Barcelona is also a fashionista’s paradise and foodie heaven. Stop by the Boqueria Market along La Rambla for some gourmet tapas. And don’t forget to indulge your taste buds with some crema Catalana (a yummy blow-torched custard). Then wash everything down with cava (local sparkling wine).
Spain’s capital and largest city, Madrid is artsy, fancy and never goes to sleep. Or so the rumor has it. Truth be told, a few things might have changed since Hemingway’s last visit. Madrid’s bars no longer stay open until dawn, but that doesn’t mean the city forgot how to party. Far from it!
The time-honored tradition of bar hopping is more alive than ever. A good place to start is the San Miguel Market, where you can taste some exquisite tapas and vermouth (sweet fortified wine infused with spices and botanicals). For a more formal dinner, however, I wholeheartedly recommend you to cross the street and pay a visit to Sobrino De Botin, the oldest restaurant in the world according to the Guinness Book of Records.
The perfect morning in Madrid starts with churros dunked in hot chocolate. And if you’re worried about calories, take a stroll in Retiro Park, a gorgeous green oasis right in the heart of the city.
Of course, don’t forget to soak in some culture at El Prado. And take your time to wander around the lavishly decorated rooms of the Royal Palace.
Spain’s third-largest city is the birthplace of paella and home of the world-famous City of Arts and Sciences. Plus it has miles of beautiful sandy beaches within easy reach from the city center.
In Valencia, your quest for the Holy Grail can finally come to an end. You’ll find it in a small chapel inside the Cathedral and there’s a good chance it’s the real deal.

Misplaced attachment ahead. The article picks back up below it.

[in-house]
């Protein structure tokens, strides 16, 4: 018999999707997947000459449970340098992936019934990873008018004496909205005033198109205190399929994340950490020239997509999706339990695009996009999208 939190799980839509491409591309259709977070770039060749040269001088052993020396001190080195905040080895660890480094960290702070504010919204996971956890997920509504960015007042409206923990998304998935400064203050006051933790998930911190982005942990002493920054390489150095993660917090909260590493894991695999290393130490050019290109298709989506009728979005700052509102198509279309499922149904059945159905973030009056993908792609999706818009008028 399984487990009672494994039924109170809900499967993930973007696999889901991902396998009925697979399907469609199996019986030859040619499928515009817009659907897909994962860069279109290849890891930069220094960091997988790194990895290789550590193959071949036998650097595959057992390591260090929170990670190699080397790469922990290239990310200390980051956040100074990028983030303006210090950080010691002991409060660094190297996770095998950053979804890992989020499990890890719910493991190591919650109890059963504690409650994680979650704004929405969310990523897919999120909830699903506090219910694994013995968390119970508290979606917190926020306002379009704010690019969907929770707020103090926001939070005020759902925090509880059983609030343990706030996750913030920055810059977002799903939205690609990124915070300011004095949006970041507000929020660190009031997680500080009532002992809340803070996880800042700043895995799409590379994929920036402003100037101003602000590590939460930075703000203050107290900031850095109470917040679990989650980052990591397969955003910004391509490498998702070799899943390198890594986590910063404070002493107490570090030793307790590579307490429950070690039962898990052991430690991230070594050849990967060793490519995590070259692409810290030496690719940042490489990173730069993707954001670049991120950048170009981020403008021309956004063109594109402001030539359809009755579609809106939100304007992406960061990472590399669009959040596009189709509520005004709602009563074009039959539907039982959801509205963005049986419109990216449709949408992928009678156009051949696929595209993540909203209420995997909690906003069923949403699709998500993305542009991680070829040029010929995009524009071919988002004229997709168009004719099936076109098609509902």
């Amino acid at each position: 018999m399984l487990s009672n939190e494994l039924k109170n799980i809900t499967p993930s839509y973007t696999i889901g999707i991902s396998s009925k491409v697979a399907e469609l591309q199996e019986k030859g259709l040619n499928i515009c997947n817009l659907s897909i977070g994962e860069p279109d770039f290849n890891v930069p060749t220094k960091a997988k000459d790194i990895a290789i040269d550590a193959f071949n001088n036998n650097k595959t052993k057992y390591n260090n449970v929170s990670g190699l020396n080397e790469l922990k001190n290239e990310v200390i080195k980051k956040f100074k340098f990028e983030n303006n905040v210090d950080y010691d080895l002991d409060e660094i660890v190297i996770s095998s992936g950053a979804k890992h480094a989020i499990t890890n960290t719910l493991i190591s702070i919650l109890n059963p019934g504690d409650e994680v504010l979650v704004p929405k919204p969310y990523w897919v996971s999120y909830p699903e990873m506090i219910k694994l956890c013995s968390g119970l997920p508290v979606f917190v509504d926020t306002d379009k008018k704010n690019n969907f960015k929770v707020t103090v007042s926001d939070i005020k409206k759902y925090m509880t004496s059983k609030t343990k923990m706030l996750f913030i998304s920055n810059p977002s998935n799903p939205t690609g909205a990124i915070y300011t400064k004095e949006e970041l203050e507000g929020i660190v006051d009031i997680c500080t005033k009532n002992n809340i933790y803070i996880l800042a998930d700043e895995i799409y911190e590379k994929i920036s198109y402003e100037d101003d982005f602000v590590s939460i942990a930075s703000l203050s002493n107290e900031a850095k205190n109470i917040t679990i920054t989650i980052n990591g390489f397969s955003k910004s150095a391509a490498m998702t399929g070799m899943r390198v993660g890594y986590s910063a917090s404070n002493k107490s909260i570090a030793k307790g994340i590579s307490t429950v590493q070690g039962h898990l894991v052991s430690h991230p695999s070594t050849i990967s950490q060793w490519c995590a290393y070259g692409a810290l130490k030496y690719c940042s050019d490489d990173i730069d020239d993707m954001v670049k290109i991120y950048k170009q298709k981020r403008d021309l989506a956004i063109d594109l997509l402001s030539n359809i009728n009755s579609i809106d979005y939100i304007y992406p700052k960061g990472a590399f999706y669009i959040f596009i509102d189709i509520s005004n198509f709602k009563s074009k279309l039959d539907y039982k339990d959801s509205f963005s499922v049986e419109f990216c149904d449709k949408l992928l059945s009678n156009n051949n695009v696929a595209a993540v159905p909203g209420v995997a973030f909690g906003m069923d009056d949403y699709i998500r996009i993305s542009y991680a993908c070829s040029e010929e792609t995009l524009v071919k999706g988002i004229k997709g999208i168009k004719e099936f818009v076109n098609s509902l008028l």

Like in other parts of Spain, food in Valencia is taken seriously. Do as the locals do and start the day with a glass of freshly squeezed orange juice and tomato toast. Then follow up with paella for lunch (the locals never have paella for dinner — see why) and a glass of refreshing horchata in mid-afternoon.
The Old Town is a charming place so worth exploring. La Lonja de la Seda (the Silk Exchange) is a UNESCO World Heritage Site. Plus Valencia is one of the most bike-friendly cities in Spain. You can even visit the surrounding countryside by bike! Check out these easy day trips from Valencia for inspiration.
Oh, and if you visit in March, you’ll stumble upon one of the most insane and spectacular fiestas – Las Fallas. Just make sure you find where to stay in Valencia ahead of time because the city gets extremely busy during the festival.
5. San Sebastian
San Sebastian holds the unofficial title of the culinary capital of the world. And that’s because this relatively small Spanish city has more Michelin stars per capita than any other place on the planet. So if you’re a foodie, San Sebastian should definitely make the top of your list next time you’re in Spain.